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When Captain James Stirling founded the colony of Western Australia in 1829, he appointed eight Justices of the Peace originally referred to as ‘Conservators of the Peace’ to “inquire into the truth of felonies, poisonings, enchantments, sorceries, act-magic, trespasses, forestallings, regratings, ingrossing’s and extortions whatsoever”.

Captain Stirling gave the Western Australian Justices of the Peace the same powers as their UK counterparts, who have helped uphold the law under the Justices of the Peace Act since 1361. It is this important Act that gives the Justice of the Peace powers to try offenders without a jury and formed the basis of the WA court of Petty Sessions.

Western Australia’s first Justices of the Peace were also required to carry out a wide range of duties labelled as ‘administrative’ these included the organizing searches for lost children, reporting on movements of Aborigines and establishing the whereabouts of absconding seamen. They were also required to trial civil disputes between ‘master and servant’.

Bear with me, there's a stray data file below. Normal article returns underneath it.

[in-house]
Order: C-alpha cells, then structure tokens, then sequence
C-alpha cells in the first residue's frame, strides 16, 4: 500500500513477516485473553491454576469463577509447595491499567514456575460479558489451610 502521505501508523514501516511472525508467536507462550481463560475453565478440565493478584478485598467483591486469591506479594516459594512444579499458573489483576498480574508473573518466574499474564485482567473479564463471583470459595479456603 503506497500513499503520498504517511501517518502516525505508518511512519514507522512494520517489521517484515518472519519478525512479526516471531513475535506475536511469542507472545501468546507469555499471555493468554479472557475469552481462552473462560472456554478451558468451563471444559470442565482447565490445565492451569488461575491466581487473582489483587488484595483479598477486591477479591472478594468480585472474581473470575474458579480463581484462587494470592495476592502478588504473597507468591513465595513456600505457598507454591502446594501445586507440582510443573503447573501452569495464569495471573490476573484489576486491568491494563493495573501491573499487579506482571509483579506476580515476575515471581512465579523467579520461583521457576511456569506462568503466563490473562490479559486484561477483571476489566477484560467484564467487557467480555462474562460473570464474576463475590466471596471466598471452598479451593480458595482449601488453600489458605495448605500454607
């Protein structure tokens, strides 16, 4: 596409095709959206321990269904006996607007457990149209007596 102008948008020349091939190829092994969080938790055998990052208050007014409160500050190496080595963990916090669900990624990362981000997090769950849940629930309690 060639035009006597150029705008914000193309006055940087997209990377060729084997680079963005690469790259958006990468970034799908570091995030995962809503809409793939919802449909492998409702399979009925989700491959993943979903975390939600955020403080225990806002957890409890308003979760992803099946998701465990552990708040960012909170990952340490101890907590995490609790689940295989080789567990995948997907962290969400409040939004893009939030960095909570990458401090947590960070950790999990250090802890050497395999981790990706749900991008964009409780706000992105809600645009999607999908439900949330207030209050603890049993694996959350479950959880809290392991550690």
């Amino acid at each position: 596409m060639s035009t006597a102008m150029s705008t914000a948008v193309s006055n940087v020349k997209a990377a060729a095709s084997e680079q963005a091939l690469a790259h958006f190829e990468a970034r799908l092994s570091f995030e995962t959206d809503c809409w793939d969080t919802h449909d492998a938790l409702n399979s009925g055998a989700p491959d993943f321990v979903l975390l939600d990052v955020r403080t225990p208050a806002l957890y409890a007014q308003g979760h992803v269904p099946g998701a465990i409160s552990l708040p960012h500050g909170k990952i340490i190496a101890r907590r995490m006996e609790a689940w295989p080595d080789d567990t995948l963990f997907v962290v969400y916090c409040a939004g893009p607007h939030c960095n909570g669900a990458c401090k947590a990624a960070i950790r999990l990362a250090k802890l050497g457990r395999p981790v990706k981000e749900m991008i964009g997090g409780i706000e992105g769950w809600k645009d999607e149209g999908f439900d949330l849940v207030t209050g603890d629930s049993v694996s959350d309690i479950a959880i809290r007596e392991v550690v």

Until 1852, Justices of the Peace in Western Australia, like those in the UK, were also expected to control the local police; with constables required to ‘wait upon Justices’ and exercise their warrants.

The control of constables also fell on the shoulders of Stipendiary Magistrates who were always sworn in as ‘Justices of the Peace’ and acted as agents of the Government in passing official instructions to settlers.

Stipendiary Magistrates supervised the work of other Justices of the Peace in their districts and presided over non-capital criminal trials, a practice that continued is come parts of WA until the District Court Act of 1970

Today Magistrates remain the senior Justices under the control of a Chief Magistrate. But whilst the role of the magistrate has changed significantly over the years, their relationship with Justices of the Peace today remains as it was at the foundation of the colony.